|cursor% : class?|
A cursor is a small icon that indicates the location of the mouse pointer. The bitmap image typically indicates the current mode or meaning of a mouse click at its current location.
A cursor is assigned to each window (or the window may use its parent’s cursor; see set-cursor for more information), and the pointer image is changed to match the window’s cursor when the pointer is moved over the window. Each cursor object may be assigned to many windows.
|image : (is-a?/c bitmap%)|
|mask : (is-a?/c bitmap%)|
|hot-spot-x : (integer-in 0 15) = 0|
|hot-spot-y : (integer-in 0 15) = 0|
|(make-object cursor% id) → (is-a?/c cursor%)|
The first case creates a cursor using an image bitmap and a mask bitmap. Both bitmaps must have depth 1 and size 16 by 16 pixels. The hot-spot-x and hot-spot-y arguments determine the focus point of the cursor within the cursor image, relative to its top-left corner.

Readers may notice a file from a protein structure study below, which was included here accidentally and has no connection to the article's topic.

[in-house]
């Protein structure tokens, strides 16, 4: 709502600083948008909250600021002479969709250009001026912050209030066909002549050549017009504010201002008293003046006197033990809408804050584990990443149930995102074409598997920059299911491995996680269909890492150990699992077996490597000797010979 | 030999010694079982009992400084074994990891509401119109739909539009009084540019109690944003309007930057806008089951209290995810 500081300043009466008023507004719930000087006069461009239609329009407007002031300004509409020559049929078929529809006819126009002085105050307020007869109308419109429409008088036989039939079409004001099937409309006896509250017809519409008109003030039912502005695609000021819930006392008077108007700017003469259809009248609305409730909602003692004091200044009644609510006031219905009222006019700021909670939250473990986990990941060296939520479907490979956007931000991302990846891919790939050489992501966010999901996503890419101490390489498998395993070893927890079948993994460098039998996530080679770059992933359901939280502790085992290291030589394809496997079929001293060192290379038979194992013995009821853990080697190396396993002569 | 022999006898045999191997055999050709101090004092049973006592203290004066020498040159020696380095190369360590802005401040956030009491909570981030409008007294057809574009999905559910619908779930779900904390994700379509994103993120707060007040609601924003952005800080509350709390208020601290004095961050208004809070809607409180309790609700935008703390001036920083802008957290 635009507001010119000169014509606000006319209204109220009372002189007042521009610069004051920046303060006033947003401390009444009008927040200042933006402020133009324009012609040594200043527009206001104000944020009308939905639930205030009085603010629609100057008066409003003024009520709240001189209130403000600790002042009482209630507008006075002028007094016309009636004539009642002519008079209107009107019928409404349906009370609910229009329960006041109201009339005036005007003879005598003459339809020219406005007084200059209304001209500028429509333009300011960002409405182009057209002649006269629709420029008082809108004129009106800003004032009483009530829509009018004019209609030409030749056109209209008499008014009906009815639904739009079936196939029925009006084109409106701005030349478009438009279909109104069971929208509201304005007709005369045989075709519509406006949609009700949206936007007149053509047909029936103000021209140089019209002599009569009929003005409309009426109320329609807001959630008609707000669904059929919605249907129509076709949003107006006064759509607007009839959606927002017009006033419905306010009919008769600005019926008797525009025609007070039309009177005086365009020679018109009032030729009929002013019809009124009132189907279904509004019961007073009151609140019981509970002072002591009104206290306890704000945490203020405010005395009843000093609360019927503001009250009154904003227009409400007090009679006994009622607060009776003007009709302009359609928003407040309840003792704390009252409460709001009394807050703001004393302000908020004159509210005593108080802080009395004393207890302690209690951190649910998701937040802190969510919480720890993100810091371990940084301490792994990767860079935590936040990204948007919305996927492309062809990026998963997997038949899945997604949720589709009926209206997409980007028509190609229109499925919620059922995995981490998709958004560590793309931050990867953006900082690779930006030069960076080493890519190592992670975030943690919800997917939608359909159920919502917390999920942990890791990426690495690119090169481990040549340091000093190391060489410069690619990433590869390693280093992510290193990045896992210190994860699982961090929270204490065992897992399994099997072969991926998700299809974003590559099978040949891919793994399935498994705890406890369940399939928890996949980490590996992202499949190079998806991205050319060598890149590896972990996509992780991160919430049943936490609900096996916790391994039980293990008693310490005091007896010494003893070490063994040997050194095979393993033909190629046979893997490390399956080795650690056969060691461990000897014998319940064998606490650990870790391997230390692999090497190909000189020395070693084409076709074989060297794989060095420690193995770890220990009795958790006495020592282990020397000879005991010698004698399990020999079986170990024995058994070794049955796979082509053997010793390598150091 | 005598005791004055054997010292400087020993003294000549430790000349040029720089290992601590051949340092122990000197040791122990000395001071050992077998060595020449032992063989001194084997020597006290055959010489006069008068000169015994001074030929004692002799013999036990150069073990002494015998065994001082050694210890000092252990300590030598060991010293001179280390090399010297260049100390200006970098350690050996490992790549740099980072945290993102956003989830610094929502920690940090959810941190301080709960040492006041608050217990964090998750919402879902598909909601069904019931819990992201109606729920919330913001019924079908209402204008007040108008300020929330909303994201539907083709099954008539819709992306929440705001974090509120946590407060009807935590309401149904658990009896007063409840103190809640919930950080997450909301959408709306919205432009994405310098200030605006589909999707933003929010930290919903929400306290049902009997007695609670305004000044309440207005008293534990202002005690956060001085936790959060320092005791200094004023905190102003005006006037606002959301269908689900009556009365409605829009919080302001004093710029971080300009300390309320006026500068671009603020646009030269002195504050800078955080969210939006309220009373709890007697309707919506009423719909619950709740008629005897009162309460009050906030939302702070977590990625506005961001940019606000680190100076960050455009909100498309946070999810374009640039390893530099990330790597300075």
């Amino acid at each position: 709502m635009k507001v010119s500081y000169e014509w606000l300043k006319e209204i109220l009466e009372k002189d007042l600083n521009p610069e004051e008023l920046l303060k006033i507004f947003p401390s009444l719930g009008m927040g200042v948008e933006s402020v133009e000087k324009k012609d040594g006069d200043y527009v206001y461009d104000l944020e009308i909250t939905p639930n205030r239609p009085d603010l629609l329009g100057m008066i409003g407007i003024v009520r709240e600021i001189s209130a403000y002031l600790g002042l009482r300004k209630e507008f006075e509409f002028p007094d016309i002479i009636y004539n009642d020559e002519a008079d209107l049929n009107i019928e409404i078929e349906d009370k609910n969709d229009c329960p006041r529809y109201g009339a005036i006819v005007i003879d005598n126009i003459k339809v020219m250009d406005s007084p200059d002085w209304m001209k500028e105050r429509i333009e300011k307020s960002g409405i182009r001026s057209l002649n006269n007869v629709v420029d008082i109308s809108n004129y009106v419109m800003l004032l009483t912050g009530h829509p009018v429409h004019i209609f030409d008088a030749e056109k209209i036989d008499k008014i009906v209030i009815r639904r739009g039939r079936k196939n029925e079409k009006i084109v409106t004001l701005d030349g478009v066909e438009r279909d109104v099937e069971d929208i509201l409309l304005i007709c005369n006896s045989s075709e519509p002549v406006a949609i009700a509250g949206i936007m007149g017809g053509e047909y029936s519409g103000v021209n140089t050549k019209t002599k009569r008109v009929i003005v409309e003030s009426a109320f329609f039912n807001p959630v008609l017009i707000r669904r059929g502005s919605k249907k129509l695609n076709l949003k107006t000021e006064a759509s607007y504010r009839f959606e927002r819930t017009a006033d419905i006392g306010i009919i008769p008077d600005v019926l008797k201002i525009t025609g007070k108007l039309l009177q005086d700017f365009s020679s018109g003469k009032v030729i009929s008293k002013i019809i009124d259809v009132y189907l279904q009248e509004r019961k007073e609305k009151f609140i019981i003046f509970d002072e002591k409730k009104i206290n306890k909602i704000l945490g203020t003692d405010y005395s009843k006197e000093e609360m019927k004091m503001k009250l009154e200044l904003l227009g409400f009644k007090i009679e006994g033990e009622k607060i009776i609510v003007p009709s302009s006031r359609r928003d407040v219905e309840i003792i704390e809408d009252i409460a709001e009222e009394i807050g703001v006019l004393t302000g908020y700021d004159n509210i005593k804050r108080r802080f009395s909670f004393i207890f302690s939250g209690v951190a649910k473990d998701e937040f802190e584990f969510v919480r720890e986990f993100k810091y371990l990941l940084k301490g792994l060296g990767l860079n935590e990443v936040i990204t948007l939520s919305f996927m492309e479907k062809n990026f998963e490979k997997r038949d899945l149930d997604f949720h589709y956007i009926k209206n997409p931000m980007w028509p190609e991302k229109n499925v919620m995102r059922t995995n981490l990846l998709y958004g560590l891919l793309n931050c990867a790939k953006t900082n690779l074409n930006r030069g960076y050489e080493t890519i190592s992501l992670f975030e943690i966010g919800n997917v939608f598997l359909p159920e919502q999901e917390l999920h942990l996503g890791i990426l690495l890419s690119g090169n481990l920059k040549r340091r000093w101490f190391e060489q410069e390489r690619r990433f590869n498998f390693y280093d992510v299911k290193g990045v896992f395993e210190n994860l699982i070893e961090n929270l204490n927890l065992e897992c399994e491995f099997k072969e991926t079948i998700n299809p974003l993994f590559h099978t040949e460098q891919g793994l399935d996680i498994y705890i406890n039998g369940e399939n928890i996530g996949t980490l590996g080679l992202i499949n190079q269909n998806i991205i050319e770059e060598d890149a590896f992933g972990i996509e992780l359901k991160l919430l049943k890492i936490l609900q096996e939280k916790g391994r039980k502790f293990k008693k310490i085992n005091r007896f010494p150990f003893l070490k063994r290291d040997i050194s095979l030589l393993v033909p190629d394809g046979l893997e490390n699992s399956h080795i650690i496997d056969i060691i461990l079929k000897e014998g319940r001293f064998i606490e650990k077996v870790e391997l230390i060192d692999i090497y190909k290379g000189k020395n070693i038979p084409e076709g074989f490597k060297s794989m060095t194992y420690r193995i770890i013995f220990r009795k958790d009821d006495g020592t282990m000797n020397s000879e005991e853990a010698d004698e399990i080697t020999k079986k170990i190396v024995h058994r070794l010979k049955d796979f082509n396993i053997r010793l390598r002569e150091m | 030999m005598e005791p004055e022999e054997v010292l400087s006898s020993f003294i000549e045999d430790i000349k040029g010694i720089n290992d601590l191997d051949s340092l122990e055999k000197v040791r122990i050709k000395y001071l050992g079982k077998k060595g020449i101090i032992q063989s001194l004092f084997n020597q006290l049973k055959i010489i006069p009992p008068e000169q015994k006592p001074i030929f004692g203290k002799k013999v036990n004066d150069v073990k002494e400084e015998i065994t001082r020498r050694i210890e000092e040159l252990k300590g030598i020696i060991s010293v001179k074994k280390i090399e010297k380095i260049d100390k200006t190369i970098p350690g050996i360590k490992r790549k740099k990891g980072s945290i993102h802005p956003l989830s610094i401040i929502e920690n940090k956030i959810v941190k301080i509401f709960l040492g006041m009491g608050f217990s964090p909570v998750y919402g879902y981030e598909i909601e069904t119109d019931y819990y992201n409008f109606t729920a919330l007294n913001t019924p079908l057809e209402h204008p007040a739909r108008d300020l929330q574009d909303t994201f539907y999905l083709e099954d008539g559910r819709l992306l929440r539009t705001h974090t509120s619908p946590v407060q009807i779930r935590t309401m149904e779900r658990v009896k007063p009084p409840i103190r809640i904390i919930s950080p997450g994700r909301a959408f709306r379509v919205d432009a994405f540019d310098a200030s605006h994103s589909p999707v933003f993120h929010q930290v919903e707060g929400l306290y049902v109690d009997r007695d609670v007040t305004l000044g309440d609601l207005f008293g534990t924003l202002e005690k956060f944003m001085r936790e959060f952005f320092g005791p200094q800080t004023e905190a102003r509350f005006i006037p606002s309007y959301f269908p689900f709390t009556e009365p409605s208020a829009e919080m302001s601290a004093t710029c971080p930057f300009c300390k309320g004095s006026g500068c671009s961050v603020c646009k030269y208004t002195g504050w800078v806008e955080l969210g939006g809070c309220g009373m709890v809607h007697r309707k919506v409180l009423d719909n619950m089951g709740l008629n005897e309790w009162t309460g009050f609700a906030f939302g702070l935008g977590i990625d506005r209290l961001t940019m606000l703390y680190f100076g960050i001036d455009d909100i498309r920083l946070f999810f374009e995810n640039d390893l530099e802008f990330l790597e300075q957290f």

The second case creates a cursor using a stock cursor, specified as one of the following:
'arrow – the default cursor
'bullseye – concentric circles
'cross – a crosshair
'hand – an open hand
'ibeam – a vertical line, indicating that clicks control a text-selection caret
'watch – a watch or hourglass, indicating that the user must wait for a computation to complete
'arrow+watch – the default cursor with a watch or hourglass, indicating that some computation is in progress, but the cursor can still be used
'blank – invisible
'size-e/w – arrows left and right
'size-n/s – arrows up and down
'size-ne/sw – arrows up-right and down-left
'size-nw/se – arrows up-left and down-right
If the cursor is created successfully, ok? returns #t, otherwise the cursor object cannot be assigned to a window.
|(send a-cursor ok?) → boolean?|
Returns #t if the cursor is can be assigned to a window, #f otherwise.